A recent AARP survey found that roughly 40 percent of baby boomers have yet to draw up a will. Procrastination, lack of incentive and expense are found as the top excuses, but not thinking about your "end-of-life plan" can really cost your loved ones. That's today's Angie's List.
Susan Elser plans finances for people while they live. She tries to do the same for when they die. If you die without a will, your assets go to your spouse if you have established joint ownership. Any asset not jointly owned - like a car or a piece of jewelry - could cause lengthy and stressful legal battles. Elser said this is also the time to create a health care directive should a medical crisis leave you unable to communicate.
Elser said it's important for your family to know what you prefer for your end-of-life-care, "Would you want to be artificially sustained through nutrition and a respirator? It's very important to make that decision yourself, so you're not leaving that burden to a family member to make."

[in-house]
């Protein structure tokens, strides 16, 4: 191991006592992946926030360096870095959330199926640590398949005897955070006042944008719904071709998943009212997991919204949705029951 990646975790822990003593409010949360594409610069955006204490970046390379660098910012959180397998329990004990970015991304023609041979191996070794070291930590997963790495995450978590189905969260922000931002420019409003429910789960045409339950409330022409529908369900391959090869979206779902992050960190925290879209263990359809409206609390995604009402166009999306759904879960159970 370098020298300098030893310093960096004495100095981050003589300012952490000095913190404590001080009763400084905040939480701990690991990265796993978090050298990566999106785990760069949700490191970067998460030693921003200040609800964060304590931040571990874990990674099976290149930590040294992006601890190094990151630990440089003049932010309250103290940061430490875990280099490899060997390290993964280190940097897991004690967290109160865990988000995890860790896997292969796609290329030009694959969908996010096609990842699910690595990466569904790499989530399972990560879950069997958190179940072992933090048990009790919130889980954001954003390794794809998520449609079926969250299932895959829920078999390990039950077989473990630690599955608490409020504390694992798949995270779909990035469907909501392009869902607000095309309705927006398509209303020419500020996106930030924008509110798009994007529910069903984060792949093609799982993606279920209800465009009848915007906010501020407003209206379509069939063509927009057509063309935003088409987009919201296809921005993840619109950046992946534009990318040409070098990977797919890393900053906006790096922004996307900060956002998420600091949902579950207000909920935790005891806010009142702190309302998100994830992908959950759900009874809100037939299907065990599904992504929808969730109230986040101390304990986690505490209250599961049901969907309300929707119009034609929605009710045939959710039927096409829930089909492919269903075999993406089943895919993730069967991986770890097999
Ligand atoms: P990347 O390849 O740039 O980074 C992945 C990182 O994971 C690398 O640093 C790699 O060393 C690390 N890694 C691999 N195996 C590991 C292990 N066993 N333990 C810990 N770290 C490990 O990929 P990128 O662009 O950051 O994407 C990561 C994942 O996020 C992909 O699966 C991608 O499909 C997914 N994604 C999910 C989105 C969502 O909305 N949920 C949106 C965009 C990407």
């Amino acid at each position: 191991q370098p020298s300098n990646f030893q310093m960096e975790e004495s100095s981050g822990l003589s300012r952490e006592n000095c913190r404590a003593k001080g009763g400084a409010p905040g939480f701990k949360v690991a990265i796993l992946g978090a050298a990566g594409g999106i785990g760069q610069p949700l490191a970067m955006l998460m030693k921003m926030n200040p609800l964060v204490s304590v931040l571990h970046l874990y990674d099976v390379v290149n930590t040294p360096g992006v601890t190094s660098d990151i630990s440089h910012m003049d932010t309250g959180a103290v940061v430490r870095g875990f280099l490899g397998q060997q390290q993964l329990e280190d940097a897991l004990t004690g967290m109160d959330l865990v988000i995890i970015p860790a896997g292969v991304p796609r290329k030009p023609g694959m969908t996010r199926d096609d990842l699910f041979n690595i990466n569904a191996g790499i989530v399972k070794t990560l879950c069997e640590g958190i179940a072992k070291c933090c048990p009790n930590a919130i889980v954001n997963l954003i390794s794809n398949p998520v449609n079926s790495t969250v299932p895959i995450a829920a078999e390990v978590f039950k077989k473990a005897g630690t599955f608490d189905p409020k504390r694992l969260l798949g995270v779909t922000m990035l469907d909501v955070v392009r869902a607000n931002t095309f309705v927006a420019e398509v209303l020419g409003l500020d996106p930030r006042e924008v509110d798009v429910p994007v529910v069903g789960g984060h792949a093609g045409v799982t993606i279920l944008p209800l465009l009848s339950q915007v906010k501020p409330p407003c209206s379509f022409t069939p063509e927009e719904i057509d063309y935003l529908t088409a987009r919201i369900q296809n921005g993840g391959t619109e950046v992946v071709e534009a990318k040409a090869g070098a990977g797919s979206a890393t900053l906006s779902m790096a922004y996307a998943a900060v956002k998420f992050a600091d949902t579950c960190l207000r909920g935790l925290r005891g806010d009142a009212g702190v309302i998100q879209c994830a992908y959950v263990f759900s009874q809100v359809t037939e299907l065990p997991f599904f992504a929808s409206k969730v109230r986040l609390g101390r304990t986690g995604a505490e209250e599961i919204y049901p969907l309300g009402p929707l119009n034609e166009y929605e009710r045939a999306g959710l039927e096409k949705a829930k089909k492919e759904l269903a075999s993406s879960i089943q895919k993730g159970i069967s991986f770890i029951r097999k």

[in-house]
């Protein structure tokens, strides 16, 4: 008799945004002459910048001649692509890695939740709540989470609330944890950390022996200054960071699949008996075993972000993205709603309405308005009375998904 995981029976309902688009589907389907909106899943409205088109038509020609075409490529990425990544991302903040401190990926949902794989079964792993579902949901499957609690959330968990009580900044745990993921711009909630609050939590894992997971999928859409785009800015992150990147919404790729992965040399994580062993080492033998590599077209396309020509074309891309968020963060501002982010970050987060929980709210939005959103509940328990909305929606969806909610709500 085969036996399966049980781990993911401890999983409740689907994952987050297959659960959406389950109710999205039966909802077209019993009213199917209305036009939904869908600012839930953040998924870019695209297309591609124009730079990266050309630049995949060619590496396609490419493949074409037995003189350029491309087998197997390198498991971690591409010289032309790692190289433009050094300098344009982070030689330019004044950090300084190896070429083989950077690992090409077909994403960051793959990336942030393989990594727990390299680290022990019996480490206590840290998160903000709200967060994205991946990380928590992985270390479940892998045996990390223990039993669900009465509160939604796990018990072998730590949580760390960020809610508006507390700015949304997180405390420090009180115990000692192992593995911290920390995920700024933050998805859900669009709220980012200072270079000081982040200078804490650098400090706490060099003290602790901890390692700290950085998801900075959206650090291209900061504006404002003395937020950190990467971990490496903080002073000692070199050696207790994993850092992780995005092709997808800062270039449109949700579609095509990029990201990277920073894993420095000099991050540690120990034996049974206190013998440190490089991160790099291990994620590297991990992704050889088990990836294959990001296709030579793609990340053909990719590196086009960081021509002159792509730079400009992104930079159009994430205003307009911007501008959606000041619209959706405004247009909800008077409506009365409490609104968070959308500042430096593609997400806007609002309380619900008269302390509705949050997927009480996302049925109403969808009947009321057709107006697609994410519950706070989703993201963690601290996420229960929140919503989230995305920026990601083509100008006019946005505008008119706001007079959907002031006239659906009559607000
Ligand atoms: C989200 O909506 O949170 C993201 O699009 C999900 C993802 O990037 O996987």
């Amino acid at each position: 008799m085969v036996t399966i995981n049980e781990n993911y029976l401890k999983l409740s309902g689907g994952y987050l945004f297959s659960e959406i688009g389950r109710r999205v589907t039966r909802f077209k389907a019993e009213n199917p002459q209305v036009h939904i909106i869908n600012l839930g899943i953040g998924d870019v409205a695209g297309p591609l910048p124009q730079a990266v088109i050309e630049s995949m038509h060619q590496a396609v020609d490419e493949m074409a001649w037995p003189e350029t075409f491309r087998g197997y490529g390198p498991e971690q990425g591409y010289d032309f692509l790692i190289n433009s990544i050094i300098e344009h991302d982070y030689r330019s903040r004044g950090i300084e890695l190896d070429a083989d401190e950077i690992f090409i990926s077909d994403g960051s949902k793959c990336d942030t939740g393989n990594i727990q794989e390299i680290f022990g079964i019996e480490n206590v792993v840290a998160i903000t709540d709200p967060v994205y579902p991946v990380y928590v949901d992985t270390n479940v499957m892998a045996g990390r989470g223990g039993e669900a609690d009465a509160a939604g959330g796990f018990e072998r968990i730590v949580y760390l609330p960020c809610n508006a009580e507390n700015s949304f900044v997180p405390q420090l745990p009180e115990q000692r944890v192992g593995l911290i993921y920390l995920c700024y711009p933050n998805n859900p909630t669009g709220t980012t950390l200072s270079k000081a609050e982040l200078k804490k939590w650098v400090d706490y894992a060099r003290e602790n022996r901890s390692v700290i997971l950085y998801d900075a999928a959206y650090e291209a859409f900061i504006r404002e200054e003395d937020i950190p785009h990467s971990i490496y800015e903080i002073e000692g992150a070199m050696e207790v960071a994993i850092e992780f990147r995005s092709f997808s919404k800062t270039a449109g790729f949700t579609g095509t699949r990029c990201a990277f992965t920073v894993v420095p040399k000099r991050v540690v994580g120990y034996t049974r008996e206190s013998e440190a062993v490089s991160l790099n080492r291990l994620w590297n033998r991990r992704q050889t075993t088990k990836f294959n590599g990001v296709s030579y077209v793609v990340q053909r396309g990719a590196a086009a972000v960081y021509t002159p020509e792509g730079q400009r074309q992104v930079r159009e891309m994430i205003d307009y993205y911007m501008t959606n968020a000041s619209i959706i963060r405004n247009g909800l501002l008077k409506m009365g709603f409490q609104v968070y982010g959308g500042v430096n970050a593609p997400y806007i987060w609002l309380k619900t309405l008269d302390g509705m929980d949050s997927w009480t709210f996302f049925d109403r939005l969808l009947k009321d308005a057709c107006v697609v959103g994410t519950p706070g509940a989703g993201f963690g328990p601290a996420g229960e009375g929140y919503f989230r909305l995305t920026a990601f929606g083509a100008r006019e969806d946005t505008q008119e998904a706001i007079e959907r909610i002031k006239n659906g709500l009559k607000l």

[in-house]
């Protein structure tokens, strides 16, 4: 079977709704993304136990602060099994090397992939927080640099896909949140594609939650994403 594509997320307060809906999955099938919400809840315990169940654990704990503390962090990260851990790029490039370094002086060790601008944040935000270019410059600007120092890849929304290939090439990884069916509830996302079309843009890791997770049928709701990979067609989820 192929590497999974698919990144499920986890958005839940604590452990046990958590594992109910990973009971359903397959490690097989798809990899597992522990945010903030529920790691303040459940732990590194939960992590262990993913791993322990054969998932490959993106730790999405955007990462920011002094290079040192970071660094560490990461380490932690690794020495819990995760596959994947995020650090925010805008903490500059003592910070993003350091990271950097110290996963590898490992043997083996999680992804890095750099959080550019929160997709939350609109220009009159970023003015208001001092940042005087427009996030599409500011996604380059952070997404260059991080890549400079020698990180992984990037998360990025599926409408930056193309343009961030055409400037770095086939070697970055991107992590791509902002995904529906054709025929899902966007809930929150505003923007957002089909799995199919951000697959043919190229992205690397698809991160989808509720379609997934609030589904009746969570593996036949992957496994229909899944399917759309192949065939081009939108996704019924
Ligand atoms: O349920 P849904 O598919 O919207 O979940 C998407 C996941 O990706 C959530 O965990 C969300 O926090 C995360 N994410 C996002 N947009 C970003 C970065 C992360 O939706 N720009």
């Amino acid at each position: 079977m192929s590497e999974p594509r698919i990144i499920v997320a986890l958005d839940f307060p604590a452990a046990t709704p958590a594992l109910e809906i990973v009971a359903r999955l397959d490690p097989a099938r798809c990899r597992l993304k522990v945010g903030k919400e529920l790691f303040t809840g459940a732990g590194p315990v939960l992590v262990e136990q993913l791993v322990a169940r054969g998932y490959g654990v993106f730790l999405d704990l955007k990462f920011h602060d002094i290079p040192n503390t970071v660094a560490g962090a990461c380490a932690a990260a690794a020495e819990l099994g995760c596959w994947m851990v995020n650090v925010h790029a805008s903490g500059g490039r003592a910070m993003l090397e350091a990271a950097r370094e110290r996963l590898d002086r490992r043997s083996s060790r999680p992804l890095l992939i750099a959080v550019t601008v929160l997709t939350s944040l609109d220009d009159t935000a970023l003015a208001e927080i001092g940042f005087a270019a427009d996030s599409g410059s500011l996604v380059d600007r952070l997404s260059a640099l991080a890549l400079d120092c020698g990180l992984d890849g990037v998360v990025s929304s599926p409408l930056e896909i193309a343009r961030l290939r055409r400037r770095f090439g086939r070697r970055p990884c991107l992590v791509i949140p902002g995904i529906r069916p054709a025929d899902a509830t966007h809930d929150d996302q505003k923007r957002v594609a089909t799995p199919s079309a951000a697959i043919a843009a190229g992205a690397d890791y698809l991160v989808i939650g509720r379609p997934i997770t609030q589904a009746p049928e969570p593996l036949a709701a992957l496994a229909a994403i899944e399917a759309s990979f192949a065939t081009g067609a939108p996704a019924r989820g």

Angie Hicks, Angie's List Founder said it's important to remember also that it doesn't matter what your financial situation is, "You don't need to be wealthy to need a will. Everyone should consider one because it will help just make distribution of your things - even the sentimental items - easier and alleviate stress and fighting in your family."
Angie says to expect to pay at least $1,500 for even the most basic estate planning services, but to make sure you understand all the fees up front.
She says to double-check your life insurance and retirement account beneficiaries too, because those will supersede whatever is written in your will.